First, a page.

Sequoia Kings Canyon National Park, located in the southern Sierra Nevada mountains of California, is a park of giants – giant Sequoia trees, giant granite peaks soaring skyward, and giant smiles inspired by breathtaking, stunning scenery all around. Home to Mt. Whitney, the tallest peak in the contiguous United States at 14,494′ tall, there are several other peaks over 13,000′ within the park. The Great Western Divide runs through here, creating a rainshadow to the East toward the Basin & Range. Perhaps most notable of all are the Giant Sequoia trees, Sequoiadendron giganteum, that reign over the forest like sentinels. Among them stands stoically General Sherman tree, the largest living tree in the world at 275′ tall, about 103′ circumference, and nearly 37′ diameter at its base.
There are two entrances into the park; from the North is Highway 180, and the South is Highway 198. Both are winding drives with lots of viewpoints along the way. Coming from Santa Cruz, we took Highway 180. There are several beautiful viewpoints West across the Central Valley.
I’ve done three ten-day backpacking trips in Sequoia Kings Canyon when I was a student at UC Santa Cruz with Wilderness Orientation (WO!). We trekked through The Tablelands region and I fell in love with this place. A 24-hour solo fast, replete with marmot squeaks echoing across the canyon, and I felt completely at home here. We rock-climbed, climbed peaks, and pushed our comfort zones in ways we weren’t aware we were capable of. It was inspiring, empowering, and grounding. I returned twice the next year as a volunteer to help new incoming students, and found my niche in the wilderness. Programs like this make such a positive difference in so many people’s lives! I know it solidified my outdoor, active lifestyle that has only grown stronger over the years. It also furthered my passionate interest in Natural History, especially Geology and Ornithology.
When it came time to plan our family Summer camping trip this year, I chose to come back to Sequoia Kings Canyon National Park. We camped at Upper Lodgepole Campground for its central location and convenience. My sister, her husband and three kids, my Mom, stepdad, Dad, and my husband Ron made Lodgepole our home for three nights. It’s nice having a general store and showers down the road from your campsite, especially with kids in our crew.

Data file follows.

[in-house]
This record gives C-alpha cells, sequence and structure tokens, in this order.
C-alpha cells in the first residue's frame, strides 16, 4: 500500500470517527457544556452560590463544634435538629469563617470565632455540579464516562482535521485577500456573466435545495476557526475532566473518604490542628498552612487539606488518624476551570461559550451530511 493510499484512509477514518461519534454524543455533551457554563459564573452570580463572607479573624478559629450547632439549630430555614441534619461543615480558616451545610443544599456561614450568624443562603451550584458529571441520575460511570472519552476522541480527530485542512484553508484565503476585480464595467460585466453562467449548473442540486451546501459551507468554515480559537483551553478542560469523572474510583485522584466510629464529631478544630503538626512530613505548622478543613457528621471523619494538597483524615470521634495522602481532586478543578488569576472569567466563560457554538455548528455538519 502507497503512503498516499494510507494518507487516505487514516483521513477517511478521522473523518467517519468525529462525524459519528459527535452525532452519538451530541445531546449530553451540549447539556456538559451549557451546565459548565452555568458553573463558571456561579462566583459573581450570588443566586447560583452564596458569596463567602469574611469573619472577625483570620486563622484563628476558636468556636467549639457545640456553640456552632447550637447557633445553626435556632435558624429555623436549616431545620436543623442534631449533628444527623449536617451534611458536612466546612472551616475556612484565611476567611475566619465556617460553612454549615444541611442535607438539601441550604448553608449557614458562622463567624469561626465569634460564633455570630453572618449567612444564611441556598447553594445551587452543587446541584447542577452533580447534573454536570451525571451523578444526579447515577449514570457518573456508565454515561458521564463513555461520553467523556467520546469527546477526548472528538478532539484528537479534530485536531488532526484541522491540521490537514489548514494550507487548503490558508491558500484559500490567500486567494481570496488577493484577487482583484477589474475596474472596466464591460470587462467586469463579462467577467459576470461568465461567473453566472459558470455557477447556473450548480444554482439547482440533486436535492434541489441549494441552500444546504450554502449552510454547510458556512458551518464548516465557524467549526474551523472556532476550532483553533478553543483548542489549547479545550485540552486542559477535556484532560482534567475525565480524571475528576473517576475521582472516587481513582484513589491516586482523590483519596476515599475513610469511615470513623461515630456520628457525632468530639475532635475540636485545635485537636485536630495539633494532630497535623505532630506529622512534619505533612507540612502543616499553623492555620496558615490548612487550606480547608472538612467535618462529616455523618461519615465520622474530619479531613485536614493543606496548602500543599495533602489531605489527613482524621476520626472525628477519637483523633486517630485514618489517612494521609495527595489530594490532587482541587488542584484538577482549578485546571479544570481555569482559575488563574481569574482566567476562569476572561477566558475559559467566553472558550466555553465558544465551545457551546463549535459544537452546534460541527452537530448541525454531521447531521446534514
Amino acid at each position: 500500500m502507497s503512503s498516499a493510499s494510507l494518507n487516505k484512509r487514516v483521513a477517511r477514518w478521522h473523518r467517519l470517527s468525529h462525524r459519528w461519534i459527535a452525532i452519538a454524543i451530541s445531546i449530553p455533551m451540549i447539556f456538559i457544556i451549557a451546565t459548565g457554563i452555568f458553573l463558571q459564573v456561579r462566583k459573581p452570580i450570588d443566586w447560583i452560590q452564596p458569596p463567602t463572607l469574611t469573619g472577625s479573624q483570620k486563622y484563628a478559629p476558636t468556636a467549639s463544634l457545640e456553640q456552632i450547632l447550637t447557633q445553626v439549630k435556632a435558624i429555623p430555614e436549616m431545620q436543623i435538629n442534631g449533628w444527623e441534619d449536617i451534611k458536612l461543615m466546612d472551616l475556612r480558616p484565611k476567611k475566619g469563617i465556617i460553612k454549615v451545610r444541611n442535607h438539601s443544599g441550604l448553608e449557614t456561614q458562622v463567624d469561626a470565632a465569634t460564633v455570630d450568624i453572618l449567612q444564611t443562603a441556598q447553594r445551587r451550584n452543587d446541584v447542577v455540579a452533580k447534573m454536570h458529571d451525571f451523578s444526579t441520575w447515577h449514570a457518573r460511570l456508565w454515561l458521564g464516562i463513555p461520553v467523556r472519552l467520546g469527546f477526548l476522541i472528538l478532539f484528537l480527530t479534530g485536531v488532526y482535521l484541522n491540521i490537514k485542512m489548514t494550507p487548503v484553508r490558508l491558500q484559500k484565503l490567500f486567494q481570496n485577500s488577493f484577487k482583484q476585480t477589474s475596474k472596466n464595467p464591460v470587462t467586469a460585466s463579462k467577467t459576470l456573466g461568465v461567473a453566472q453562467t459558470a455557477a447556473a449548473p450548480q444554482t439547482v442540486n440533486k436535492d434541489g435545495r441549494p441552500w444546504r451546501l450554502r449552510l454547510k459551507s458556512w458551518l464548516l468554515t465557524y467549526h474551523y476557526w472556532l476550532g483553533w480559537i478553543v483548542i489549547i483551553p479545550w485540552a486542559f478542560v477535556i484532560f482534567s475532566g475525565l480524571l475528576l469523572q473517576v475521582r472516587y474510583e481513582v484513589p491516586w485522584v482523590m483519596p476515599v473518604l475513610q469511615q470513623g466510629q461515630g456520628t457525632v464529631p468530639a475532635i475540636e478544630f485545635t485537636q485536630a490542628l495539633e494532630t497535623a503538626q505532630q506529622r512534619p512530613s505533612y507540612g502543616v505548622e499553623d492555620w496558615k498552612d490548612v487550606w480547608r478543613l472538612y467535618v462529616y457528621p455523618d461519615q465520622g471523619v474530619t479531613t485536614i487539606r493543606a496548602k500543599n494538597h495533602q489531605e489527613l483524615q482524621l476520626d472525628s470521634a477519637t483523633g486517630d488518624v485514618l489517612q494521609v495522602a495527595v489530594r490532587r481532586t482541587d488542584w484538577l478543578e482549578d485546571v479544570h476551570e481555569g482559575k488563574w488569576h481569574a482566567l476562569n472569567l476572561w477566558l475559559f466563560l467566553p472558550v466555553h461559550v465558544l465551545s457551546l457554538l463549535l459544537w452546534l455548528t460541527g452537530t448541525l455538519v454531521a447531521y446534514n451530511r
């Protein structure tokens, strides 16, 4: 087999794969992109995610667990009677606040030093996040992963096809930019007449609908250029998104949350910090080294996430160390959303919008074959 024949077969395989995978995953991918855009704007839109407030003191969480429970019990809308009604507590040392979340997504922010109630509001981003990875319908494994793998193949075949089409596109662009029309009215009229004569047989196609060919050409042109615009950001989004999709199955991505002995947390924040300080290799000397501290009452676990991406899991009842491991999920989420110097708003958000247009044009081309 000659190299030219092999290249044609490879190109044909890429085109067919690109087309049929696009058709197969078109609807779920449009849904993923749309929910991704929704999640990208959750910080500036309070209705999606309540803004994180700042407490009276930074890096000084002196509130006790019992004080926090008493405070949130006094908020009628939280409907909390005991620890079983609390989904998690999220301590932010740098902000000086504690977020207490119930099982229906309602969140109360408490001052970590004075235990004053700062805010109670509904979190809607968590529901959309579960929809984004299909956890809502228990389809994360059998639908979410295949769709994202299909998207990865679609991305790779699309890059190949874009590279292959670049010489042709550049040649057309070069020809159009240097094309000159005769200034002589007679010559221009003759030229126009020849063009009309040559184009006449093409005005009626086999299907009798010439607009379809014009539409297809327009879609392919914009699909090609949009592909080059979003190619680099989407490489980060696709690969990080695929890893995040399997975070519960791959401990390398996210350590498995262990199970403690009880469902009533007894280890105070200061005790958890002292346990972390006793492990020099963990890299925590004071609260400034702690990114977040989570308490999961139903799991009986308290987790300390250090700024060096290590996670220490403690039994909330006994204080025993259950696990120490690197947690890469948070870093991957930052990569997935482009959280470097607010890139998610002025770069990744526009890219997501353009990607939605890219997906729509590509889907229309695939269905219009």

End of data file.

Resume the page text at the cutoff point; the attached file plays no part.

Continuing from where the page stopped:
We spent the first day of camping exploring the Marble Fork of the Kaweah River, which was flowing strong and cold. Our campsite was right along the river, so it was awesome to walk down for a refreshing dip. There are several pools perfect for swimming, and cascades that have smoothed over the rocks to a slick. Be careful exploring the river here; people have died from falling and drowning here. Wear close-toed river shoes with good grip, stay low when walking on rocks, and keep others in sight. It’s a lot of fun to play here, but never forget the power of moving water. Warnings aside, this place is pure bliss! We spent hours soaking up the sun, warming our bodies like lizards on rocks before venturing back into the river to cool off again, on repeat. Heaven!
General Sherman Tree was the main highlight of our first day camping. This tree will blow your mind! The perspective it gives you is so humbling. I love feeling small like that. It’s a short hike through the forest, and there are many other Giant Sequoias standing tall over a lush understory. You can’t help but wonder how this forest must have looked before nearly all of these magical old-growth trees were felled by humans in the 1900’s. It is a wonder to stand here and experience their sacred beauty.
On our second day, we explored Crystal Cave, a marble outcropping that’s been eroded by Yucca Creek over millennia into intricate, dazzling speleothems, or calcite deposits. Stalactites grow down from the ceiling, and stalagmites grow up from the ground (remember it like mites crawling up your legs). Crystal Cave is one of dozens of caves within the park, but it’s the only one open to the public for tours. It’s about a forty-five minute drive from Lodgepole Campground, and well worth the hour-long tour. There’s a good half-mile hike downhill to the cave. The rooms inside the cave are large and there aren’t many tight, low-ceiling sections on the tour. This is both a family-friendly and claustrophobia-friendly cave (relatively speaking, of course).